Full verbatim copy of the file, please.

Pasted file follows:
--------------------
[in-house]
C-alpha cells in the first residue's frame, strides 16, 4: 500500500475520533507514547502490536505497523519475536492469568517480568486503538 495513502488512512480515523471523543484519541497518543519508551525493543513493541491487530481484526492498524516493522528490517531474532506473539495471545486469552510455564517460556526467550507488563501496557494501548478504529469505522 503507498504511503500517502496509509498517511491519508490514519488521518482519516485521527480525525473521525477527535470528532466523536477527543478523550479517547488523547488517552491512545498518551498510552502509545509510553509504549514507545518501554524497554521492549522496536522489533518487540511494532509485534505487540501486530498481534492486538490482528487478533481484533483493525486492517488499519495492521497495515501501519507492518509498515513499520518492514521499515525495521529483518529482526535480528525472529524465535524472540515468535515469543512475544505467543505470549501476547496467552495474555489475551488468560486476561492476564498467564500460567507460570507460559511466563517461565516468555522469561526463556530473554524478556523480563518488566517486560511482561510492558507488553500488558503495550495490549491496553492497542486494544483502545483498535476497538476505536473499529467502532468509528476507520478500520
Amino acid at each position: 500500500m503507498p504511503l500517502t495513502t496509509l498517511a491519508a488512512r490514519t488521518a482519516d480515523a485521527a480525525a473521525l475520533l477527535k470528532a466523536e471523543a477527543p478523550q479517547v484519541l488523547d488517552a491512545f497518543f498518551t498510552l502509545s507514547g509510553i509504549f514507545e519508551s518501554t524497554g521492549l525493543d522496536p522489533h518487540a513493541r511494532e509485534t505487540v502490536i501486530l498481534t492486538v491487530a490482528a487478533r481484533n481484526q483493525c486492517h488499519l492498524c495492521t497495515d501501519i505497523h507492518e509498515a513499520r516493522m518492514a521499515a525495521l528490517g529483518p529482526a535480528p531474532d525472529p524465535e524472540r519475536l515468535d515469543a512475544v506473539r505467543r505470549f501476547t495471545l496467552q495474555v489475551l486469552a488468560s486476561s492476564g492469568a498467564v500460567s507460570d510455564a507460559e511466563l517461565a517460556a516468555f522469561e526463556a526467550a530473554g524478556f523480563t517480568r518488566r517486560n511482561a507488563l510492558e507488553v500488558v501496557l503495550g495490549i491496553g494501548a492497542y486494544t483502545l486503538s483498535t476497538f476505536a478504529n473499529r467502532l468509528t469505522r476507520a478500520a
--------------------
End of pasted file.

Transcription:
[in-house]
C-alpha cells in the first residue's frame, strides 16, 4: 500500500475520533507514547502490536505497523519475536492469568517480568486503538 495513502488512512480515523471523543484519541497518543519508551525493543513493541491487530481484526492498524516493522528490517531474532506473539495471545486469552510455564517460556526467550507488563501496557494501548478504529469505522 503507498504511503500517502496509509498517511491519508490514519488521518482519516485521527480525525473521525477527535470528532466523536477527543478523550479517547488523547488517552491512545498518551498510552502509545509510553509504549514507545518501554524497554521492549522496536522489533518487540511494532509485534505487540501486530498481534492486538490482528487478533481484533483493525486492517488499519495492521497495515501501519507492518509498515513499520518492514521499515525495521529483518529482526535480528525472529524465535524472540515468535515469543512475544505467543505470549501476547496467552495474555489475551488468560486476561492476564498467564500460567507460570507460559511466563517461565516468555522469561526463556530473554524478556523480563518488566517486560511482561510492558507488553500488558503495550495490549491496553492497542486494544483502545483498535476497538476505536473499529467502532468509528476507520478500520
Amino acid at each position: 500500500m503507498p504511503l500517502t495513502t496509509l498517511a491519508a488512512r490514519t488521518a482519516d480515523a485521527a480525525a473521525l475520533l477527535k470528532a466523536e471523543a477527543p478523550q479517547v484519541l488523547d488517552a491512545f497518543f498518551t498510552l502509545s507514547g509510553i509504549f514507545e519508551s518501554t524497554g521492549l525493543d522496536p522489533h518487540a513493541r511494532e509485534t505487540v502490536i501486530l498481534t492486538v491487530a490482528a487478533r481484533n481484526q483493525c486492517h488499519l492498524c495492521t497495515d501501519i505497523h507492518e509498515a513499520r516493522m518492514a521499515a525495521l528490517g529483518p529482526a535480528p531474532d525472529p524465535e524472540r519475536l515468535d515469543a512475544v506473539r505467543r505470549f501476547t495471545l496467552q495474555v489475551l486469552a488468560s486476561s492476564g492469568a498467564v500460567s507460570d510455564a507460559e511466563l517461565a517460556a516468555f522469561e526463556a526467550a530473554g524478556f523480563t517480568r518488566r517486560n511482561a507488563l510492558e507488553v500488558v501496557l503495550g495490549i491496553g494501548a492497542y486494544t483502545l486503538s483498535t476497538f476505536a478504529n473499529r467502532l468509528t469505522r476507520a478500520a